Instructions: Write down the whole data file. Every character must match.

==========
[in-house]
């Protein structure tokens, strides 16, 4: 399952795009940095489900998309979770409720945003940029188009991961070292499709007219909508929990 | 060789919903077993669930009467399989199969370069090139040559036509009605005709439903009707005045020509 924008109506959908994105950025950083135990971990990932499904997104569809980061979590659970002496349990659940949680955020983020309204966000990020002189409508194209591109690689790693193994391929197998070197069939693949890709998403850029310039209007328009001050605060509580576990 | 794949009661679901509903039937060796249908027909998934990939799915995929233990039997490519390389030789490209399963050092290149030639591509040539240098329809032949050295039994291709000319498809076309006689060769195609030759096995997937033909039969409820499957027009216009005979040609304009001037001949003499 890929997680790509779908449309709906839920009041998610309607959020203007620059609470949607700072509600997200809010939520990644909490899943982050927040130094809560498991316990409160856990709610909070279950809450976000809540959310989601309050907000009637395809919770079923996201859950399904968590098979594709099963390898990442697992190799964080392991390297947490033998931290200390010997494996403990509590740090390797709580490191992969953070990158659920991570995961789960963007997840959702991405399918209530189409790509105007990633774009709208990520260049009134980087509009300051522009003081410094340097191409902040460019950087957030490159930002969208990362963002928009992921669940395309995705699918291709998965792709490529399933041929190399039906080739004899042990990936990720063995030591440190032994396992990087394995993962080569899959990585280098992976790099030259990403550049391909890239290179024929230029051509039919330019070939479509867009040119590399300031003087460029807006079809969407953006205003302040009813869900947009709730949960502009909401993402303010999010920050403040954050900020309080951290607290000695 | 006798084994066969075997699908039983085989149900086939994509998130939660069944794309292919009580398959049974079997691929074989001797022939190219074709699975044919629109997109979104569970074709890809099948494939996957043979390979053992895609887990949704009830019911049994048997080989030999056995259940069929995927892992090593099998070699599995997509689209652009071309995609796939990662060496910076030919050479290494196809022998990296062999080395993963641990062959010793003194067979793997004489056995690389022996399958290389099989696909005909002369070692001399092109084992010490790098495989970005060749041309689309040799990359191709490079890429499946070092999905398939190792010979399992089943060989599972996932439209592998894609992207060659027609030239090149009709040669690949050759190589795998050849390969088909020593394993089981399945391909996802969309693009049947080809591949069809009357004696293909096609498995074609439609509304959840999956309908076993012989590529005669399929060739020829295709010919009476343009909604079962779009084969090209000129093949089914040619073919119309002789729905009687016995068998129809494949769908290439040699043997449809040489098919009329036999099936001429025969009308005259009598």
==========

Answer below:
[in-house]
């Protein structure tokens, strides 16, 4: 399952795009940095489900998309979770409720945003940029188009991961070292499709007219909508929990 | 060789919903077993669930009467399989199969370069090139040559036509009605005709439903009707005045020509 924008109506959908994105950025950083135990971990990932499904997104569809980061979590659970002496349990659940949680955020983020309204966000990020002189409508194209591109690689790693193994391929197998070197069939693949890709998403850029310039209007328009001050605060509580576990 | 794949009661679901509903039937060796249908027909998934990939799915995929233990039997490519390389030789490209399963050092290149030639591509040539240098329809032949050295039994291709000319498809076309006689060769195609030759096995997937033909039969409820499957027009216009005979040609304009001037001949003499 890929997680790509779908449309709906839920009041998610309607959020203007620059609470949607700072509600997200809010939520990644909490899943982050927040130094809560498991316990409160856990709610909070279950809450976000809540959310989601309050907000009637395809919770079923996201859950399904968590098979594709099963390898990442697992190799964080392991390297947490033998931290200390010997494996403990509590740090390797709580490191992969953070990158659920991570995961789960963007997840959702991405399918209530189409790509105007990633774009709208990520260049009134980087509009300051522009003081410094340097191409902040460019950087957030490159930002969208990362963002928009992921669940395309995705699918291709998965792709490529399933041929190399039906080739004899042990990936990720063995030591440190032994396992990087394995993962080569899959990585280098992976790099030259990403550049391909890239290179024929230029051509039919330019070939479509867009040119590399300031003087460029807006079809969407953006205003302040009813869900947009709730949960502009909401993402303010999010920050403040954050900020309080951290607290000695 | 006798084994066969075997699908039983085989149900086939994509998130939660069944794309292919009580398959049974079997691929074989001797022939190219074709699975044919629109997109979104569970074709890809099948494939996957043979390979053992895609887990949704009830019911049994048997080989030999056995259940069929995927892992090593099998070699599995997509689209652009071309995609796939990662060496910076030919050479290494196809022998990296062999080395993963641990062959010793003194067979793997004489056995690389022996399958290389099989696909005909002369070692001399092109084992010490790098495989970005060749041309689309040799990359191709490079890429499946070092999905398939190792010979399992089943060989599972996932439209592998894609992207060659027609030239090149009709040669690949050759190589795998050849390969088909020593394993089981399945391909996802969309693009049947080809591949069809009357004696293909096609498995074609439609509304959840999956309908076993012989590529005669399929060739020829295709010919009476343009909604079962779009084969090209000129093949089914040619073919119309002789729905009687016995068998129809494949769908290439040699043997449809040489098919009329036999099936001429025969009308005259009598």